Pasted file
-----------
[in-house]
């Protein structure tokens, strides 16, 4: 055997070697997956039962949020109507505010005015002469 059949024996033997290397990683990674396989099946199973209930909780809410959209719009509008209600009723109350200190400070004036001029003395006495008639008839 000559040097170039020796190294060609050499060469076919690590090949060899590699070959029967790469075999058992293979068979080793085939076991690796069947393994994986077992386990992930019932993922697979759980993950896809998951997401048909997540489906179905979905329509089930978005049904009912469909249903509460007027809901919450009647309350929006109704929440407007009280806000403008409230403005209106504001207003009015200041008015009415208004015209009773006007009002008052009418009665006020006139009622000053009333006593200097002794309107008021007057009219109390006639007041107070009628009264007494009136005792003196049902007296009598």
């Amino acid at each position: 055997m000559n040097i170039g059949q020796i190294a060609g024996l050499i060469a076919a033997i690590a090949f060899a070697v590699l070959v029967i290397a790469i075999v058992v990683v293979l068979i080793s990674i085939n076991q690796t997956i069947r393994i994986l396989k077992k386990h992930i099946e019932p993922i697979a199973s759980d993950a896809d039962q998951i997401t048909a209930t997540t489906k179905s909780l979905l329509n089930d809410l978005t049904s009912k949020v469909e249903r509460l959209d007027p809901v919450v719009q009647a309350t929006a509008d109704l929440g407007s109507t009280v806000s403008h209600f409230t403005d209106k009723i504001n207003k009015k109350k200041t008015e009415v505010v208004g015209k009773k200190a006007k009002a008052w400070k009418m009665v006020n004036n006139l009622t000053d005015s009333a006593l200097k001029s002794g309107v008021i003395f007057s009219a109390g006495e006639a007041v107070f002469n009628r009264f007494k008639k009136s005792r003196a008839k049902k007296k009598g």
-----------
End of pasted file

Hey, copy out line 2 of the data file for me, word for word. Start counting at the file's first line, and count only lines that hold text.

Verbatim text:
């Protein structure tokens, strides 16, 4: 055997070697997956039962949020109507505010005015002469 059949024996033997290397990683990674396989099946199973209930909780809410959209719009509008209600009723109350200190400070004036001029003395006495008639008839 000559040097170039020796190294060609050499060469076919690590090949060899590699070959029967790469075999058992293979068979080793085939076991690796069947393994994986077992386990992930019932993922697979759980993950896809998951997401048909997540489906179905979905329509089930978005049904009912469909249903509460007027809901919450009647309350929006109704929440407007009280806000403008409230403005209106504001207003009015200041008015009415208004015209009773006007009002008052009418009665006020006139009622000053009333006593200097002794309107008021007057009219109390006639007041107070009628009264007494009136005792003196049902007296009598």